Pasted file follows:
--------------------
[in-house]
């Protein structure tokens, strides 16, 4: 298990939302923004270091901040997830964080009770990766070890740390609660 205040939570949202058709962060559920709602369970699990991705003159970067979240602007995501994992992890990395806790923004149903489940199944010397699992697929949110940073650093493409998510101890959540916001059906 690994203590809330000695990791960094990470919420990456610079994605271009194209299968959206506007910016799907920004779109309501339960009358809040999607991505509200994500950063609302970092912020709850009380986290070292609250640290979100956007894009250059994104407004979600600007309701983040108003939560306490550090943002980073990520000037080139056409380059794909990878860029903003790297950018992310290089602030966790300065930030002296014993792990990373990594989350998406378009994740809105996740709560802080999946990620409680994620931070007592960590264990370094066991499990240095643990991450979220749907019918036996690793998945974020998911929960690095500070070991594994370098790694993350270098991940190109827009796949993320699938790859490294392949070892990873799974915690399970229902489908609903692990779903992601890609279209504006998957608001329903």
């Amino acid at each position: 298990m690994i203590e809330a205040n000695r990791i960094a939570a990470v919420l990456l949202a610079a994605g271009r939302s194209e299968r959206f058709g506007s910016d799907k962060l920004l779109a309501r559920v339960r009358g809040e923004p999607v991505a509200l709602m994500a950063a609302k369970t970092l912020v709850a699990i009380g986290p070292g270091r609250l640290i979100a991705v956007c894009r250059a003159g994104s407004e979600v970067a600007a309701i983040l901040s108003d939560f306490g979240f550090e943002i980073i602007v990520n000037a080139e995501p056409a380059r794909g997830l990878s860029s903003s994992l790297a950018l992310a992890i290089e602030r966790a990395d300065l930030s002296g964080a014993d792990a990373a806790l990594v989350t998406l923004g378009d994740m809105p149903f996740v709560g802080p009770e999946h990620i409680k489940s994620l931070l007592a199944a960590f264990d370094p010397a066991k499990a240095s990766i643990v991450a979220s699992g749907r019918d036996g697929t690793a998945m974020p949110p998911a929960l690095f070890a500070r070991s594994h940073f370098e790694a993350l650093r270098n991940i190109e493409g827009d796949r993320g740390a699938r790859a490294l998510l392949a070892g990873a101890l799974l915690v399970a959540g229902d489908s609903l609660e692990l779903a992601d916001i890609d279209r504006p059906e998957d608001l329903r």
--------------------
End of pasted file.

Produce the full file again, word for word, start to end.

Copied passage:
[in-house]
């Protein structure tokens, strides 16, 4: 298990939302923004270091901040997830964080009770990766070890740390609660 205040939570949202058709962060559920709602369970699990991705003159970067979240602007995501994992992890990395806790923004149903489940199944010397699992697929949110940073650093493409998510101890959540916001059906 690994203590809330000695990791960094990470919420990456610079994605271009194209299968959206506007910016799907920004779109309501339960009358809040999607991505509200994500950063609302970092912020709850009380986290070292609250640290979100956007894009250059994104407004979600600007309701983040108003939560306490550090943002980073990520000037080139056409380059794909990878860029903003790297950018992310290089602030966790300065930030002296014993792990990373990594989350998406378009994740809105996740709560802080999946990620409680994620931070007592960590264990370094066991499990240095643990991450979220749907019918036996690793998945974020998911929960690095500070070991594994370098790694993350270098991940190109827009796949993320699938790859490294392949070892990873799974915690399970229902489908609903692990779903992601890609279209504006998957608001329903």
């Amino acid at each position: 298990m690994i203590e809330a205040n000695r990791i960094a939570a990470v919420l990456l949202a610079a994605g271009r939302s194209e299968r959206f058709g506007s910016d799907k962060l920004l779109a309501r559920v339960r009358g809040e923004p999607v991505a509200l709602m994500a950063a609302k369970t970092l912020v709850a699990i009380g986290p070292g270091r609250l640290i979100a991705v956007c894009r250059a003159g994104s407004e979600v970067a600007a309701i983040l901040s108003d939560f306490g979240f550090e943002i980073i602007v990520n000037a080139e995501p056409a380059r794909g997830l990878s860029s903003s994992l790297a950018l992310a992890i290089e602030r966790a990395d300065l930030s002296g964080a014993d792990a990373a806790l990594v989350t998406l923004g378009d994740m809105p149903f996740v709560g802080p009770e999946h990620i409680k489940s994620l931070l007592a199944a960590f264990d370094p010397a066991k499990a240095s990766i643990v991450a979220s699992g749907r019918d036996g697929t690793a998945m974020p949110p998911a929960l690095f070890a500070r070991s594994h940073f370098e790694a993350l650093r270098n991940i190109e493409g827009d796949r993320g740390a699938r790859a490294l998510l392949a070892g990873a101890l799974l915690v399970a959540g229902d489908s609903l609660e692990l779903a992601d916001i890609d279209r504006p059906e998957d608001l329903r």